The complexity of our work, the intensity by which we constantly get interrupted, and the competing demands for our attention have reached a critical level.
Think about the sheer number of tasks, the number of folks reaching out to us at any given time, and the myriad of competing priorities. They have all grown exponentially. Multi-tasking by way of spreading our attention thinner and thinner to make everyone happy or checking all the things off our lists is just not feasible anymore.
The result is that we feel scatter-brained, burnt-out, and that we’re not doing anything of importance. By the end of the day we feel exhausted, frustrated, and without really understanding what we did and how it contributed to the larger picture because, quite literally, we never finished something through its whole process — All these little bite size pieces seem insignificant.
This is not sustainable. We can’t continue on this road of constant fractured attention.
The Mindfulness Pie
Think about a pie. You’re at a party, and after dinner the host begins to ask who wants a piece. One by one folks around the table say they all only want a very tiny sliver. And as the pie is cut into smaller and smaller pieces to make sure everyone gets a piece; the pieces begin to crumble and fall apart – until the pie breaks.
This is what’s happening to our attention. At work. And at home.
There’s got to be a better way. Who is asking for a piece of pie that doesn’t really belong at the table?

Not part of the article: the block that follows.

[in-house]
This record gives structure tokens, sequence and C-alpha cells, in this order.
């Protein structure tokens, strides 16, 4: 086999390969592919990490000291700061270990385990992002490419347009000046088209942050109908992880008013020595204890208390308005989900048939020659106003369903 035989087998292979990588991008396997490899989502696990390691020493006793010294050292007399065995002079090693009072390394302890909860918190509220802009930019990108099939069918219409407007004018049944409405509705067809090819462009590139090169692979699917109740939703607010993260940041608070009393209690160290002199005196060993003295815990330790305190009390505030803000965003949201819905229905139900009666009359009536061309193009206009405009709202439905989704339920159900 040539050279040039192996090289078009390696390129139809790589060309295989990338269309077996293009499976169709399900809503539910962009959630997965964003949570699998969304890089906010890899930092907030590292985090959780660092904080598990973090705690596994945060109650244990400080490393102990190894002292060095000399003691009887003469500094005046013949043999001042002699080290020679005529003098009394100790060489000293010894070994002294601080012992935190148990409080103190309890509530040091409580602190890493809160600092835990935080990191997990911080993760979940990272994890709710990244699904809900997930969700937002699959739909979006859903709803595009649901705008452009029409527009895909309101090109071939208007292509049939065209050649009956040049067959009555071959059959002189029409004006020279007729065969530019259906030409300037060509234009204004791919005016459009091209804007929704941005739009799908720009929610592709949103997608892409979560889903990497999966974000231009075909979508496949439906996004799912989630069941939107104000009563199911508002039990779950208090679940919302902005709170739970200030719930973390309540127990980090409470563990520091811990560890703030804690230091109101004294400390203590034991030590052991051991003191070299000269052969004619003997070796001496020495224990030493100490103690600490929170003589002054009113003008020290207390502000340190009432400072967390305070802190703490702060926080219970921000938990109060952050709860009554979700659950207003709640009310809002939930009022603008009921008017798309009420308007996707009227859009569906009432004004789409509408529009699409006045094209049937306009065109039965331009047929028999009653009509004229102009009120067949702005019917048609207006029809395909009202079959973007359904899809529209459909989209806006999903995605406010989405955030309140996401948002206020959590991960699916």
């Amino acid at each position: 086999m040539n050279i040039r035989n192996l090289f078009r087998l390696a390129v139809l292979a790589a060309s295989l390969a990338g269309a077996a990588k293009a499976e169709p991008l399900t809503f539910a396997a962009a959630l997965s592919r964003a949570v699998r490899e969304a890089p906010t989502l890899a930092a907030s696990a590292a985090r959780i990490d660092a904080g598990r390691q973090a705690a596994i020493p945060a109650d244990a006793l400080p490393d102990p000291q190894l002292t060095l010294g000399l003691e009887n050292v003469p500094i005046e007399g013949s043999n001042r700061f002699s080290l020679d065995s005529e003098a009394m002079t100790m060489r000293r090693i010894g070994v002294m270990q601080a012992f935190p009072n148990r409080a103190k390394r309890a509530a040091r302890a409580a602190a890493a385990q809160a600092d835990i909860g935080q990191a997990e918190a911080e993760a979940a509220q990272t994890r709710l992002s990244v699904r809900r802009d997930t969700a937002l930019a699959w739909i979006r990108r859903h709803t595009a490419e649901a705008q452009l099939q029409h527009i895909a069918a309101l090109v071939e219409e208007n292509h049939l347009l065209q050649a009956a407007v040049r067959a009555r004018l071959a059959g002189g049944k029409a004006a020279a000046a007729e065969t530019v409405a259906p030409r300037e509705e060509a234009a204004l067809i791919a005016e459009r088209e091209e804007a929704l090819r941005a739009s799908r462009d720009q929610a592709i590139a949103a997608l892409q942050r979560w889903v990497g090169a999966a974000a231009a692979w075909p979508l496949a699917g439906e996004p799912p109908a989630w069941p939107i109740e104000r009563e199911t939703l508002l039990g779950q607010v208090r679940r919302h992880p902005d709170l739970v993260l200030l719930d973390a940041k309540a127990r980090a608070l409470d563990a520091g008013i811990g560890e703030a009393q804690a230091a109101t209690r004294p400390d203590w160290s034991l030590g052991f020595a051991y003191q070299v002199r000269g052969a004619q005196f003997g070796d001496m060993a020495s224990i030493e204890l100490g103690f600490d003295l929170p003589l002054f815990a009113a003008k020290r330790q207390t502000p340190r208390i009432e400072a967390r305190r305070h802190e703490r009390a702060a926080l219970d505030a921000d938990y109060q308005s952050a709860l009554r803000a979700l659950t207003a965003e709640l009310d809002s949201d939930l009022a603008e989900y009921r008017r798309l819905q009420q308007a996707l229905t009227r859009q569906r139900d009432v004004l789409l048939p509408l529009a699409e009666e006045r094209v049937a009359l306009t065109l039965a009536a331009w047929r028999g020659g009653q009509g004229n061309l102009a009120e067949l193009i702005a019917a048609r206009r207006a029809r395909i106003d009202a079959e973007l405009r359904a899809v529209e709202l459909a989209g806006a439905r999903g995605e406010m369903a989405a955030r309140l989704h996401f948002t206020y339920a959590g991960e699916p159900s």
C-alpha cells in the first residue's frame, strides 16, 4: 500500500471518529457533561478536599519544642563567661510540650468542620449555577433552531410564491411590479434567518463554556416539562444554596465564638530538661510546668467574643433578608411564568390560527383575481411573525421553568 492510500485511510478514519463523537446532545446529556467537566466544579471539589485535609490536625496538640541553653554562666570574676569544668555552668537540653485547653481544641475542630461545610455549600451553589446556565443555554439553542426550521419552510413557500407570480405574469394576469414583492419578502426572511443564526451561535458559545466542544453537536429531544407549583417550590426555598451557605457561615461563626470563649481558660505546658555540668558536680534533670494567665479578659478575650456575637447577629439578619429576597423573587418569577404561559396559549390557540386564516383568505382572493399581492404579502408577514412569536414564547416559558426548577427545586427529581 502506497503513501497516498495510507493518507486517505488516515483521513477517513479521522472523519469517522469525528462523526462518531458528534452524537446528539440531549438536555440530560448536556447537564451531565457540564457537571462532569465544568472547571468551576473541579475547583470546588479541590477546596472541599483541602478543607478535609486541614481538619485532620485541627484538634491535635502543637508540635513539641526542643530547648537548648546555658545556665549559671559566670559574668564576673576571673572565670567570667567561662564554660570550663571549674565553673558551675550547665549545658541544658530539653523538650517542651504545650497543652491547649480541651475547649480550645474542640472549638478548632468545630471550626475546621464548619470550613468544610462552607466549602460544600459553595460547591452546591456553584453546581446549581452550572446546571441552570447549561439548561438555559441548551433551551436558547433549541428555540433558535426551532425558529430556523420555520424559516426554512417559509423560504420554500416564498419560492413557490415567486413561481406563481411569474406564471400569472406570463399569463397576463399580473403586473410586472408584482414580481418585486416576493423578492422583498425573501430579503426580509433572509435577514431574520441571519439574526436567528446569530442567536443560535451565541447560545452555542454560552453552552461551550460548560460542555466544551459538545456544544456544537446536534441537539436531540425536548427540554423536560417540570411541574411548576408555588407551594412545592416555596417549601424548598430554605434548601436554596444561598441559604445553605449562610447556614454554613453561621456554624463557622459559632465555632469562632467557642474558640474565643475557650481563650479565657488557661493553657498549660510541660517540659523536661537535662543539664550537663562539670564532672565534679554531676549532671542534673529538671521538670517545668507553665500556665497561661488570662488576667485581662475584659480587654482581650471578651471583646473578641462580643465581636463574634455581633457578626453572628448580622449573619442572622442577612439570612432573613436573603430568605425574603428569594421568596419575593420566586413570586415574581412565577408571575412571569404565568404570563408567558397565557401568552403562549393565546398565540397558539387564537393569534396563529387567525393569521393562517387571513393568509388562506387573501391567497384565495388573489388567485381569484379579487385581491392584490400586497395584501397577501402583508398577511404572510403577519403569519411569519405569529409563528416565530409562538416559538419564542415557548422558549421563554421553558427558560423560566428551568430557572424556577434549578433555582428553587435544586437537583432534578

It’s not that we don’t care about those people. But for our own health and own ability to be present for the folks who do belong at the table, we must be in control of our own thoughts.
Get rid of self-defeating thoughts. Thoughts that say I’m not good enough or I can’t do this or the last time this didn’t work so it won’t work this time. These are the uninvited guests who don’t belong at the table – and they are not serving us well at all. Mindfulness can help break up this negative though pattern.
Regaining More of Our Attention
There are a lot of cognitive psychology studies that suggest that upwards of 90% of our thought processes occur in the subconscious. We’ve also heard we only use a small amount of potential in our brain.
It’s anecdotal, but it seems like these two concepts are linked. If we can use more of our brains, then we are becoming more conscious of what’s going on in our minds – and vice versa.
If we are trying to make what usually occurs 90% of the time subconsciously to be more conscious that is incredibly hard work. It takes check-ins. It takes reflection. It takes asking hard questions. And most importantly, it requires time and effort.
It’s not going to happen unless you create a goal around it. Check in around the goal and make progress around the goal. And if things aren’t working, make changes and adapt to meet your goal.
Put in the Hard Work
I can teach people to do a mindfulness exercise in 1 to 2 minutes. If they follow along and do it, they can get a boost of mindfulness. They will be more focused after that exercise. And we can see meaningful change. But it’s not going to last unless they commit to the hard work of building it into their life in a fundamental way.
The promise is there. This will change your life. But it won’t change your life overnight. It’s really a lifelong journey.
That’s what mindfulness is all about. It’s not about getting to the destination. It’s about the journey to get there.